個人資料保護辦公室

Gabinete para a Protecção de Dados Pessoais

Office for Personal Data Protection

Complaint Case Notes
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No: 0104/2016/IP

Title: continued tele-marketing calls

Reason: Complaint

Brief:

      The current case stemmed from the tele-marketing calls from Company A to the Complainant. Company A called the Complainant for quite a number of times to promote its free home cleaning services, and pointed out that it had obtain his numbers from two of his friends. The Complainant repeatedly refused the free offers and also asked the Company to stop calling him. The cold calls, however, continued and then the Complainant asked the GPDP (Gabinete para a Protecção de Dados Pessoais/Office for Personal Data Protection) to investigate.

Analysis:

      The data processing found in the current case is subject to the PDPA (Personal Data Protection Act or Law 8/2005) according to its Article 4(1)(1) and 3(1).
    Company A revealed that anyone, after contacting their friends and families, then filling its “customer authorization form” and in which provided their friends’ or relatives’ names and contact numbers, could refer them for the free home-cleaning services. Then Company A would contact them directly.
    During investigations, the GPDP demanded Company A to include the Complainant’s numbers onto its opt-out list. However, Company A continued its cold calls. As long as the Complainant has a large circle of friends or relatives, he could have been continuously referred and colds calls might continue as a consequence, Company A explained. On several occasions the GPDP asked Company A to provide the “customer authorization form” that involved the referrals of the Complainant, but it failed to do so.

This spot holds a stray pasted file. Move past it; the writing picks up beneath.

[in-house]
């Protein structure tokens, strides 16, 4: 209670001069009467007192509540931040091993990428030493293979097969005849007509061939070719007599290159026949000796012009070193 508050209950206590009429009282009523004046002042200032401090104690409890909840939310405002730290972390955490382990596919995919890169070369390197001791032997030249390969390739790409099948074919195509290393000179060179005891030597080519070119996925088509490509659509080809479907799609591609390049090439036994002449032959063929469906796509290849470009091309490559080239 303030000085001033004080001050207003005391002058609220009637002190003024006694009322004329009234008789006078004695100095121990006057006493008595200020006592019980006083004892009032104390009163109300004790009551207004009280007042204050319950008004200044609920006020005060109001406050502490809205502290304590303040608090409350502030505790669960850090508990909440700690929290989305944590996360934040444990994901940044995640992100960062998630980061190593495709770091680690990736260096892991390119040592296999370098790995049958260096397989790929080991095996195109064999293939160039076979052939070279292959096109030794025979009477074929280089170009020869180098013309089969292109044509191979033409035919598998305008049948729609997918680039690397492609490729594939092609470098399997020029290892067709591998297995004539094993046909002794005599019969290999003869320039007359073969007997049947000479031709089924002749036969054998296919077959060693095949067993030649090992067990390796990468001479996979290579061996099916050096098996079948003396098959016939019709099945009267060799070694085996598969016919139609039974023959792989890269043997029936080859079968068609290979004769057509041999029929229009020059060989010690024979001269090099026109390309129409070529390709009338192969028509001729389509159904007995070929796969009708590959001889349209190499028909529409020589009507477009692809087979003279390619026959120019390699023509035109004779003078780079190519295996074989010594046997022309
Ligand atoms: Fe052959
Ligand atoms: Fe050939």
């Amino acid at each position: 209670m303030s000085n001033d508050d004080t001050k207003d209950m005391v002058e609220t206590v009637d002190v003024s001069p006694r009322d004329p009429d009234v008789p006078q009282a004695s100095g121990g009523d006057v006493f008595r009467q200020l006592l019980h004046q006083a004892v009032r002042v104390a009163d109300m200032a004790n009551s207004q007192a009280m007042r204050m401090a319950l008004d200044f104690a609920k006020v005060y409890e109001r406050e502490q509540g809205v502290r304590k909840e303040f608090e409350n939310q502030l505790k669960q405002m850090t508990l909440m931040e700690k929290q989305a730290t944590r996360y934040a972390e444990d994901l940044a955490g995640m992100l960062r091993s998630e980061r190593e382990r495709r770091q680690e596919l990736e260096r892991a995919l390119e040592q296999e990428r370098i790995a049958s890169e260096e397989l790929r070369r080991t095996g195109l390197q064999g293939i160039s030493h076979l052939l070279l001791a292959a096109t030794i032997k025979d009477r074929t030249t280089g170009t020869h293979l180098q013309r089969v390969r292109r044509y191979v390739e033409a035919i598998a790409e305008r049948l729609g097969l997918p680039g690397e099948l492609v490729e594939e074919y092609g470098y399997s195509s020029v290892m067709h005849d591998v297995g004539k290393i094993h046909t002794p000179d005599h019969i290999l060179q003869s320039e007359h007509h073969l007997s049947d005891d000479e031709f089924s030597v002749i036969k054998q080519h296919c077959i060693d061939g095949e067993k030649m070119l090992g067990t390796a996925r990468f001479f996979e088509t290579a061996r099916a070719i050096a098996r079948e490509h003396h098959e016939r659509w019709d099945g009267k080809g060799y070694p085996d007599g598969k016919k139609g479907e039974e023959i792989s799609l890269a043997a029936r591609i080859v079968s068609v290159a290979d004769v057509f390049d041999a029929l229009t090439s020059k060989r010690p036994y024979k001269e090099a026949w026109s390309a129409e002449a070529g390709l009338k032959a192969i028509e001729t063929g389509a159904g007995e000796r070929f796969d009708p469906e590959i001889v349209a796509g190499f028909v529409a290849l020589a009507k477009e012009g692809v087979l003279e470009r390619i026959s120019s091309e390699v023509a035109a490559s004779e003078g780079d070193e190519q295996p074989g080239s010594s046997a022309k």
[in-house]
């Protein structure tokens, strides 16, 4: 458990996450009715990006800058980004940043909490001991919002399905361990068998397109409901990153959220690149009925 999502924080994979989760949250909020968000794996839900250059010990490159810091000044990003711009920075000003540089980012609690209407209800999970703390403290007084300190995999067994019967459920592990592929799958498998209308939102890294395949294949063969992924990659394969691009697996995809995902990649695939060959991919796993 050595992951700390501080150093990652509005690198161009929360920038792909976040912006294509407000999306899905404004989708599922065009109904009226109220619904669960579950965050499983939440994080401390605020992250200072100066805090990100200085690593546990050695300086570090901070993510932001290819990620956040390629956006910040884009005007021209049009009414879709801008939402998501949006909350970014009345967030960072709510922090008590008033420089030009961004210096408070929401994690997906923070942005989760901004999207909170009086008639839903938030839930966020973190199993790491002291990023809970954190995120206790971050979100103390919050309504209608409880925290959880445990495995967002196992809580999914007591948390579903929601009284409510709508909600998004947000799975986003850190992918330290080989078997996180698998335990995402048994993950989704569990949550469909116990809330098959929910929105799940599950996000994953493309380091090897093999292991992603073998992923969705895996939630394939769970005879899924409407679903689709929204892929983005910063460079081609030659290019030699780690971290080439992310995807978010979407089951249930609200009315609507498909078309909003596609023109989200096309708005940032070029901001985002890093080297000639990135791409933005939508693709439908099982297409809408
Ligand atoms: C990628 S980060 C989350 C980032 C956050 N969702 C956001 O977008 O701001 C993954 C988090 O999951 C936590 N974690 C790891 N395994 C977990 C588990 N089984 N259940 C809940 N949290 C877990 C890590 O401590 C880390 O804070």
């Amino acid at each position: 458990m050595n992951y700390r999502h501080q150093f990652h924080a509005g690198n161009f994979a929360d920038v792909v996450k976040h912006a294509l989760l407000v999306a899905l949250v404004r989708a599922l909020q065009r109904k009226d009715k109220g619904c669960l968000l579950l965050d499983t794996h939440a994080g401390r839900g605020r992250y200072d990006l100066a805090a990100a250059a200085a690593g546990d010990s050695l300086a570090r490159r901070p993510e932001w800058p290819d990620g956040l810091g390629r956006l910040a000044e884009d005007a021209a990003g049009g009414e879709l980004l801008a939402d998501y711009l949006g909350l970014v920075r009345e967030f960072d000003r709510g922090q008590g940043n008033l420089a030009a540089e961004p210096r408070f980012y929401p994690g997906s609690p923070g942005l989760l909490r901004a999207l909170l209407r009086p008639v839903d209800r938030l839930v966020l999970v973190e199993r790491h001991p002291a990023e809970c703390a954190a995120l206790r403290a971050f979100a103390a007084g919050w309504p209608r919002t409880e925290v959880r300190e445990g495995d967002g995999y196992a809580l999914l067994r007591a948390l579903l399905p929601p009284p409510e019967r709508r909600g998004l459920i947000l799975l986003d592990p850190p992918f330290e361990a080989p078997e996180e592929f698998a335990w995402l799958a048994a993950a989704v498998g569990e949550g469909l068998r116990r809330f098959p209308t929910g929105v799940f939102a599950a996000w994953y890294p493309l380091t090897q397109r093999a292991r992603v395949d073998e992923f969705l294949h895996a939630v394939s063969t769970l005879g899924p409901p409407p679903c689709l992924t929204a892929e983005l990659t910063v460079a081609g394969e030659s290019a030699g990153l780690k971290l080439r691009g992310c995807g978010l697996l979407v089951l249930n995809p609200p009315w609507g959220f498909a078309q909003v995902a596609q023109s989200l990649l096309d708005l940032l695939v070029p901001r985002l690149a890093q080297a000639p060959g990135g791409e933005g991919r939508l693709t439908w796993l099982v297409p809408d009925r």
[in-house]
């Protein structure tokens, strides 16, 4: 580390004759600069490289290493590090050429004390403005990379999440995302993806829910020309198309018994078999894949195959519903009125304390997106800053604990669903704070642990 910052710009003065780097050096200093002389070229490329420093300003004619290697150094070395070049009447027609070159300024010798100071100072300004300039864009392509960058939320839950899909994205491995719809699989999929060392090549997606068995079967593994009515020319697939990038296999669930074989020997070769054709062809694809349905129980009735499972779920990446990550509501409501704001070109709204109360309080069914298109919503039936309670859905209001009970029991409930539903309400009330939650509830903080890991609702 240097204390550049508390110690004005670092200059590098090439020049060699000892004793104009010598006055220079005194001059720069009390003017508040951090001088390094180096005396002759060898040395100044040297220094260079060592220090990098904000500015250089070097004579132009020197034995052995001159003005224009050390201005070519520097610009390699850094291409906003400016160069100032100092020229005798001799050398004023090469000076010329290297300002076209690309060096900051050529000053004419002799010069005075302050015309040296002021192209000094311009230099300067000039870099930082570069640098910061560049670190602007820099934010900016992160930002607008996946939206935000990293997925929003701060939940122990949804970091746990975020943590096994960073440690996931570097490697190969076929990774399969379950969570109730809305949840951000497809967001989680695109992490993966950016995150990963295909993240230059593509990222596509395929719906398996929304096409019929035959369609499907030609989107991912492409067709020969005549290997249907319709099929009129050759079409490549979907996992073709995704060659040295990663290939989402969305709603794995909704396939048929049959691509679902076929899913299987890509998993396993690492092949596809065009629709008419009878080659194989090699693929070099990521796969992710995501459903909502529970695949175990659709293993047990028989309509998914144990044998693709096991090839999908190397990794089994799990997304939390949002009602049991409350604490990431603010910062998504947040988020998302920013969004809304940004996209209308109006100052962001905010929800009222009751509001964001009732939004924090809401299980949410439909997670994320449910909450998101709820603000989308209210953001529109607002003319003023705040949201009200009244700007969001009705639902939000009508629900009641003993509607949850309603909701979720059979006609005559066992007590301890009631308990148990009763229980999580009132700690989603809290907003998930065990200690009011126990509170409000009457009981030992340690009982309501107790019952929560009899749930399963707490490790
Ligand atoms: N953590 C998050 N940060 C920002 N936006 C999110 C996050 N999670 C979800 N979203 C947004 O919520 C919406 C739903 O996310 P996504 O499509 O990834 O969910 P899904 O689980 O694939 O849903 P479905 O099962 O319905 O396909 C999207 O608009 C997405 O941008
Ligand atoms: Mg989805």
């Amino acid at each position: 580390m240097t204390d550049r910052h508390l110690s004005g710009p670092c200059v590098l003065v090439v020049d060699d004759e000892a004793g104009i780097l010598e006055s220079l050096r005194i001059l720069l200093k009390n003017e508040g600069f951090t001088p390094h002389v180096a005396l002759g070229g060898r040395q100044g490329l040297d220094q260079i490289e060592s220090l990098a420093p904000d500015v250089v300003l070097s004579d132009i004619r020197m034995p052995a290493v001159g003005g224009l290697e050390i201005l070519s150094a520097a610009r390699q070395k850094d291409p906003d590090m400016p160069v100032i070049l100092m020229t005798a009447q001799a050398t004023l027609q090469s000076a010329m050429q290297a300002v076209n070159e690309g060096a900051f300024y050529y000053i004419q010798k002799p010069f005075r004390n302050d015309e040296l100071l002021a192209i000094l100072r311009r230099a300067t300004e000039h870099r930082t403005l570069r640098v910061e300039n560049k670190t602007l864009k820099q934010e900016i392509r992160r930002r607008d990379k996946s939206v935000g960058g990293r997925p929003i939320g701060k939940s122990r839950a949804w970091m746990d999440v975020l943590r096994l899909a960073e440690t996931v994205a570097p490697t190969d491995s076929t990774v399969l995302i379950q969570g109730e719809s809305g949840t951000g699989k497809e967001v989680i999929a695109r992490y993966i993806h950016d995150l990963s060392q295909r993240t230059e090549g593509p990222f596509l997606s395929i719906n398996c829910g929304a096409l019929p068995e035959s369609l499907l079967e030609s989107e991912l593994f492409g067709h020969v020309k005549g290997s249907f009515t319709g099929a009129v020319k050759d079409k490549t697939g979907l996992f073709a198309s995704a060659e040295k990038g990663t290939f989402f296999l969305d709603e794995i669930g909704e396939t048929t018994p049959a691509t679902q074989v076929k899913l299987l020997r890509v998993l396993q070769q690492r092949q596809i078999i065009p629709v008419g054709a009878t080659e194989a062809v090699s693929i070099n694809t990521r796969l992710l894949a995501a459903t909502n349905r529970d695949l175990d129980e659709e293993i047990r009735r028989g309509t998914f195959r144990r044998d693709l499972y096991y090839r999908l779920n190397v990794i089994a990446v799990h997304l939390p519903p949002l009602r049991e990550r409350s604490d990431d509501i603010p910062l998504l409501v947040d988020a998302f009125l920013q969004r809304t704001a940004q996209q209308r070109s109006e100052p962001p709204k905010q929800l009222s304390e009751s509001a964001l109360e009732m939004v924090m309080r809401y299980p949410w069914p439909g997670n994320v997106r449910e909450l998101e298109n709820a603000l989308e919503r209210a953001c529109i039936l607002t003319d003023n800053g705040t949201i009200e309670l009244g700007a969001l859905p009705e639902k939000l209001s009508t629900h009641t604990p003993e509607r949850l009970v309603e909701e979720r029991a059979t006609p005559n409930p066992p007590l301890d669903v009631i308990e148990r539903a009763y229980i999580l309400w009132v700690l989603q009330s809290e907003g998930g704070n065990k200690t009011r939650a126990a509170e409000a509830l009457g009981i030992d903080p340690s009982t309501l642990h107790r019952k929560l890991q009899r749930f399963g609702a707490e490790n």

When using the Complainant’s personal data for the purposes of direct marketing or any other form of commercial research, generally Company A could only rely on the precondition of the data subject’s unambiguous consent, as laid down in Article 6 of the PDPA, to legitimize its data processing. Given Company A’s failed provision of concrete evidence, proving the processing of the Complainant’s personal data was based on others’ referral and with his consent, it did not process the Complainant’s personal data legitimately according to Article 6 of the PDPA.

Result:

      Company A failed to prove that it processed the Complainant’s personal data upon his unambiguous consent, and thus violated Article 6 of the PDPA.  Having considered it was the first violation of the PDPA and its cooperativeness during the investigations, in addition that only general data were processed in this case, namely the contact numbers, and the general name, the GPDP decided to impose a penalty of MOP$16000, according to Article 33(2) of the PDPA.  
    After the GPDP’s investigations, Company A established a new dialer system in order to ensure the Complainant’s numbers were included onto its opt-out list. 

Reference:
Please refer to Article 3, 4, 6, and 33 of the PDPA.

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